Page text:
The sixth "sign" is just a mean-spirited dig in which she takes another kick a the "hippie eco-nut vegan" stereotype. "You've stopped bathing," she writes. What does bathing or not bathing even have to do with veganism? Right. Nada.

Her seventh "sign", a joke about side salads, might be funny if not for the eye-roll inducer which preceded it. It's left seeming totally out of place on her otherwise unfunny list.

Her eighth "sign" about only eating raw fruits and vegetables is a dig at raw foodists and also has nothing to do with veganism.

Her ninth "sign" is just another take on the fifth, again mocking those who opt to source veganically-grown produce as if this somehow offends her. (I guess that Gilday may just have some strange personal attachment to animal faeces. Who knows?)

Her tenth "sign" involves a topic that too few (and yes, most especially Gilday) take the time to research adequately before passing judgment. It involves feeding cats and dogs plant-only foods. She says it's "cruel" when vegans do so. The truth is that dogs thrive on a "vegan" diet. Like humans, they are omnivores and their nutritional requirements can all quite easily be met eating a variety of plant-based foods. As for the issue of feeding cats, who are obligate carnivores? I've been on the fence about it for years and have generally avoided weighing in on the topic. Part of the reason is my own lack of success with my feline family, part of it involves a few frightening stories from trusted fellow abolitionists whose own cats have experienced medical complications after being fed plant-based fare. That being said, Gary L. Francione has recently been endorsing the work of Dr. Andrew Knight, who promotes carefully planned strictly vegetarian diets for both cats and dogs. Knight is a European Veterinary Specialist in Welfare Science, Ethics and Law and a fellow of the Oxford Centre for Animal Ethics and his website contains detailed information based on extensive research.

Her final "sign" was pretty much the last straw for me. She dredges up the stereotype of the neurotic and emaciated vegan to set up how restricting your diet too much is akin to suffering from orthexia nervosa, a disorder characterized by the avoidance of foods deemed unhealthy. References are often made to it in anti-vegan articles in mainstream media to undermine the validity of our not shrugging off the occasional eating of animal products, as if it's unthinkable that someone would actually want to be consistent in his or her ethical choice to reject animal exploitation.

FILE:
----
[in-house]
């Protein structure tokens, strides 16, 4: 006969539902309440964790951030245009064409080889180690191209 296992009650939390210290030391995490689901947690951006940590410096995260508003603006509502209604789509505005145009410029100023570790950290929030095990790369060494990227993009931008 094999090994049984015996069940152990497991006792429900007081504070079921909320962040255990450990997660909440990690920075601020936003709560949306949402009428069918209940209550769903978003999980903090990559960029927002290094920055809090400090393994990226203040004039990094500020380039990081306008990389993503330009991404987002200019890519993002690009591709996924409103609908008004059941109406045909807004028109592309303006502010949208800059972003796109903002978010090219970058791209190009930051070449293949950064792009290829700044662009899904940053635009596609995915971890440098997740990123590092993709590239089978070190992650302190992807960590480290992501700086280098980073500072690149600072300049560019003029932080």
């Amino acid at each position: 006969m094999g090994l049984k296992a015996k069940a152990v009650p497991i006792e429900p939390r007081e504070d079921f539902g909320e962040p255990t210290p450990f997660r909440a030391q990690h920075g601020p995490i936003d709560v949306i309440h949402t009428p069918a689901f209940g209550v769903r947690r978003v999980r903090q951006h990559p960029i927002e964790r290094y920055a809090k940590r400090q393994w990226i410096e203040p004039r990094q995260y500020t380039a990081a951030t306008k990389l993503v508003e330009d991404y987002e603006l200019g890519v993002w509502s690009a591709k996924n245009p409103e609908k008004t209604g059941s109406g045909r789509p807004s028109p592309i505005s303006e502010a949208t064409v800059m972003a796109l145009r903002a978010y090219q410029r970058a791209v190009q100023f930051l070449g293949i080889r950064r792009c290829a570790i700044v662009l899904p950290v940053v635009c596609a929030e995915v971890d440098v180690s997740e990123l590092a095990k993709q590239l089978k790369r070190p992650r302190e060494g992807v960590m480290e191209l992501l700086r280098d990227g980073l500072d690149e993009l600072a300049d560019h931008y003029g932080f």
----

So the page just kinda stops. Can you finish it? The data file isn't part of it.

You don't even have to go through the entire list to realize that her main goal in writing her piece was more malicious than educational or informative. She ends the whole thing using words like "balance" and counsels her vegan readers to not "let [their] new diet and lifestyle isolate [them] from [their] friends, family and peers". The not-so-hidden message is the same one Vegan Outreach spews, arguing that vegans should opt to play fast and loose with their ethical choices when around others lest they alienate or offend non-vegans and convince them that veganism is "too hard" or just plain kooky and extremist.

Want to convince someone that animal exploitation is wrong and to go vegan? Don't ask about the eggs or dairy in that restaurant veggie burger. Accept that slice of cake from your coworker with a smile, pretending that's not cream cheese frosting on it. Perish the thought that you should not guzzle down that iced tea because you noticed honey listed in the ingredients! I mean, they're only bees, right?

They're only chickens.

They're only cows.

2 comments:

Nadine said...

This stuff makes me so mad. There's already so much anti-vegan crap in the media why do these people have to add to the heap? If she really had a spiritual awakening, she would know that making fun of others and perpetuating steareotypes are definitely not enlightening.
Recently at a vegetarian and vegan potluck, a bunch of vegetarians ganged up on me and made jokes at my expense and all related to veganism. It was so mean. Where's the empathy?

Mylène said...

I suspect that she's just defensive about her own not choosing to go vegan. By portraying actual vegans as extreme, mentally ill, anti-social, etc. she's trying to make a case for herself so that her readers view hers as the baseline position. She's trying to make herself sound like THE reasonable authoritative voice on the subject. Same with your potluck. They were likely just defensive. Plus whenever you get a handful of defensive people together, you know that they bond and fall into the whole "mob mentality" thing. Their IQs always seem to drop simultaneously. :-)